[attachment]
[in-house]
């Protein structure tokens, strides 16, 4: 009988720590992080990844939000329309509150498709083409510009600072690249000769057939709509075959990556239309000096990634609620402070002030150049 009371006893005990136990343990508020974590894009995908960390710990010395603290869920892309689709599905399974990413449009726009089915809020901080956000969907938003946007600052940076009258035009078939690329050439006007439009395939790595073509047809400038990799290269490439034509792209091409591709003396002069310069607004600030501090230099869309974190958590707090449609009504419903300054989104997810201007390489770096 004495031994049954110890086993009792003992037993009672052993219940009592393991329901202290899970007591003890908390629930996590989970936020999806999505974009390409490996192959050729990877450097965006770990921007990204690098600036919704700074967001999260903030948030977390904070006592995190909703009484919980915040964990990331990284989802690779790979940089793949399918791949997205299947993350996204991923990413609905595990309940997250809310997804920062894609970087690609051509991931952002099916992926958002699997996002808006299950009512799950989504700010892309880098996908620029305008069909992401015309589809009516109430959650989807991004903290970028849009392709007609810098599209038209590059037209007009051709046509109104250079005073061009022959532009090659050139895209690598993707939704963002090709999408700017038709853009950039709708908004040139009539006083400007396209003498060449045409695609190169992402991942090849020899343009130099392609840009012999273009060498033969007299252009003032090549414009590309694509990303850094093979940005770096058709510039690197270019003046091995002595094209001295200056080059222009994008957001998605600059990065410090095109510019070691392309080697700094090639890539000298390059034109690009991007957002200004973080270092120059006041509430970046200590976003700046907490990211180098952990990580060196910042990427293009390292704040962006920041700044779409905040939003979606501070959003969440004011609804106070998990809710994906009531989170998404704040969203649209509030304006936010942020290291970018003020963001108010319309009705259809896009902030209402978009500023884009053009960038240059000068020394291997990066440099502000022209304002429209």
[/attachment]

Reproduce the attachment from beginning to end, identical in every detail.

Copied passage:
[in-house]
């Protein structure tokens, strides 16, 4: 009988720590992080990844939000329309509150498709083409510009600072690249000769057939709509075959990556239309000096990634609620402070002030150049 009371006893005990136990343990508020974590894009995908960390710990010395603290869920892309689709599905399974990413449009726009089915809020901080956000969907938003946007600052940076009258035009078939690329050439006007439009395939790595073509047809400038990799290269490439034509792209091409591709003396002069310069607004600030501090230099869309974190958590707090449609009504419903300054989104997810201007390489770096 004495031994049954110890086993009792003992037993009672052993219940009592393991329901202290899970007591003890908390629930996590989970936020999806999505974009390409490996192959050729990877450097965006770990921007990204690098600036919704700074967001999260903030948030977390904070006592995190909703009484919980915040964990990331990284989802690779790979940089793949399918791949997205299947993350996204991923990413609905595990309940997250809310997804920062894609970087690609051509991931952002099916992926958002699997996002808006299950009512799950989504700010892309880098996908620029305008069909992401015309589809009516109430959650989807991004903290970028849009392709007609810098599209038209590059037209007009051709046509109104250079005073061009022959532009090659050139895209690598993707939704963002090709999408700017038709853009950039709708908004040139009539006083400007396209003498060449045409695609190169992402991942090849020899343009130099392609840009012999273009060498033969007299252009003032090549414009590309694509990303850094093979940005770096058709510039690197270019003046091995002595094209001295200056080059222009994008957001998605600059990065410090095109510019070691392309080697700094090639890539000298390059034109690009991007957002200004973080270092120059006041509430970046200590976003700046907490990211180098952990990580060196910042990427293009390292704040962006920041700044779409905040939003979606501070959003969440004011609804106070998990809710994906009531989170998404704040969203649209509030304006936010942020290291970018003020963001108010319309009705259809896009902030209402978009500023884009053009960038240059000068020394291997990066440099502000022209304002429209």